Pirates sentenced to 10 years in Yemeni jail
The Yemeni Coast Guard (YCG) arrested the pirates on 18 January, according to Shuja’a Al-Deen Al-Mahdi, the head of the operational unit at the YCG.
Al-Mahdi said that the 10 pirates were caught in Yemeni waters, at least 12 miles off Al-Mukala coast. Usually, pirates attack ships in non-Yemeni regional waters, according to the Coast Guard Authority (CGA).
The Yemeni waters run up to 12 miles from the coast, beyond which are international waters.
Al-Mahdi explained that some pirates “play fishermen” when they feel that they might be caught, however, these pirates did not expect to be caught.
He said that sometimes, pirates drop their guns if they feel threatened by a ship from the international fleet, and “spread their nets as if they are fishermen”.
“But the boat this time was equipped with a Kalashnikov, night vision equipment, a very high frequency device and mobile phones,” said Al-Mahdi.
In February, the Penal Court in Al-Mukalla, sentenced 12 Somalis to 13 years in jail for conducting piracy attacks in Yemeni and international waters.
When receiving ransoms from the owners of the confiscated ships, pirates use the money to enhance the technical potentials of their boats, according to CGA.
Since 2007, piracy has become a growing problem for Yemen as captured men cannot be tried in Yemeni courts when arrested in international forces.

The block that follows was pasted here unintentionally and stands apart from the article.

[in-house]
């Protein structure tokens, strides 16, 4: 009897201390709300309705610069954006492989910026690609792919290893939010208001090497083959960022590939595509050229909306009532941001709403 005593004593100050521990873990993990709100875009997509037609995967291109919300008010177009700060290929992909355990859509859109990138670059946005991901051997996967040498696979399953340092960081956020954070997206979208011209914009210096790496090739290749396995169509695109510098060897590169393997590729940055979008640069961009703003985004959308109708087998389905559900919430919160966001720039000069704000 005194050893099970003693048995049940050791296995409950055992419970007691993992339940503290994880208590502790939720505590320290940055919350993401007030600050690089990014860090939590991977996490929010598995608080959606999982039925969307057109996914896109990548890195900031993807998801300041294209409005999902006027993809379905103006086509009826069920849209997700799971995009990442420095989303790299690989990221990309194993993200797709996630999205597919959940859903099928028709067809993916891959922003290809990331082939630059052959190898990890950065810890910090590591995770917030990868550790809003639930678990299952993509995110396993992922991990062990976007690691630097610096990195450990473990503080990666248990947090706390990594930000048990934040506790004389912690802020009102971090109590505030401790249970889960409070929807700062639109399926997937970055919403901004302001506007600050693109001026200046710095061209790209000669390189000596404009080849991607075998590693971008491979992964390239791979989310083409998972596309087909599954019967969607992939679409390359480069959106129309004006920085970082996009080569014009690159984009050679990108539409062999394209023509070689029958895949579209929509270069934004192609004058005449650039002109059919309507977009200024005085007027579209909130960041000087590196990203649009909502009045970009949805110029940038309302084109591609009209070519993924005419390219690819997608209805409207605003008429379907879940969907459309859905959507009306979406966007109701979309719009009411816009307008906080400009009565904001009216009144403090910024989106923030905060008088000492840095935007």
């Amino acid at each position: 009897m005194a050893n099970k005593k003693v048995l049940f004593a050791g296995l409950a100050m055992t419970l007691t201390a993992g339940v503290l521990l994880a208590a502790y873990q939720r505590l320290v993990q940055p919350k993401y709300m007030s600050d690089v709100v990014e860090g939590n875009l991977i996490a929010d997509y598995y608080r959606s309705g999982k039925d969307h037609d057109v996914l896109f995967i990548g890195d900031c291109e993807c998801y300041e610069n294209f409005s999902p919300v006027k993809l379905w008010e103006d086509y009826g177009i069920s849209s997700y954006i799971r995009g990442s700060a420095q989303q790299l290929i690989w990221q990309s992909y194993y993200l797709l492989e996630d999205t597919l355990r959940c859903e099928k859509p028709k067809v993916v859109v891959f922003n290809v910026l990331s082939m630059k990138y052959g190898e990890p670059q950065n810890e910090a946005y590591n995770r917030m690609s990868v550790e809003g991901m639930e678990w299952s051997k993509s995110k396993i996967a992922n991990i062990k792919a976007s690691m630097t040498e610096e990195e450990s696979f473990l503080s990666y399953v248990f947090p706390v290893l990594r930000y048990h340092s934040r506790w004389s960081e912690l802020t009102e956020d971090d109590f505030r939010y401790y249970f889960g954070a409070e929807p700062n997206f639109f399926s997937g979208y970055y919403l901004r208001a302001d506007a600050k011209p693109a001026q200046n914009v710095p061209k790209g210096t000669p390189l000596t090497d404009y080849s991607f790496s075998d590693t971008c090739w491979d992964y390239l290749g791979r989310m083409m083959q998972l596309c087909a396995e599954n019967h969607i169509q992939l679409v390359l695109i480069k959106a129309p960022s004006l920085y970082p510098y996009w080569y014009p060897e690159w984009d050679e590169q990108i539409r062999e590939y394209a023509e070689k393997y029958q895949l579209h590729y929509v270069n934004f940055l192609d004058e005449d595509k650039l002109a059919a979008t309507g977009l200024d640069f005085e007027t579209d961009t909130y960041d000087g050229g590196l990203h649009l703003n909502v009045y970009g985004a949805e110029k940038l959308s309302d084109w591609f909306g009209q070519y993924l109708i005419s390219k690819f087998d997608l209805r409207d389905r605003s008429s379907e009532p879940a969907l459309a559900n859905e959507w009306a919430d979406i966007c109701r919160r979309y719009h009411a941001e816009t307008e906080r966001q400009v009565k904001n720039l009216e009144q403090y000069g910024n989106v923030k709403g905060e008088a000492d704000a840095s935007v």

Earlier this year, the British navy rescued five Yemeni fishermen in the Indian Ocean, kidnapped three months ago by pirates.
While kidnapped, the fishermen were used as human shields and their vessel had been used as a mother ship to conduct piracy operations.
At least 62 pirates were arrested during 2008 and 2009. While some were tried, others are still awaiting the Yemeni courts’ decisions.
Since, January 2010, Yemen has refused to try any Somali pirate arrested by the international forces.
Yesterday, a French court tried six alleged pirates after Special Forces arrested them. The French troops captured the men, aged between 21 and 35, who had allegedly hijacked a yacht off the Somali coast in 2008, according to Gulf Today.
The Somali suspects now face life sentences in a French prison if convicted of hijacking, kidnapping and armed robbery.
One of the accused said he also transported qat, a green leaf stimulant used for chewing, which is popular in Somalia, Yemen, Kenya and Ethiopia.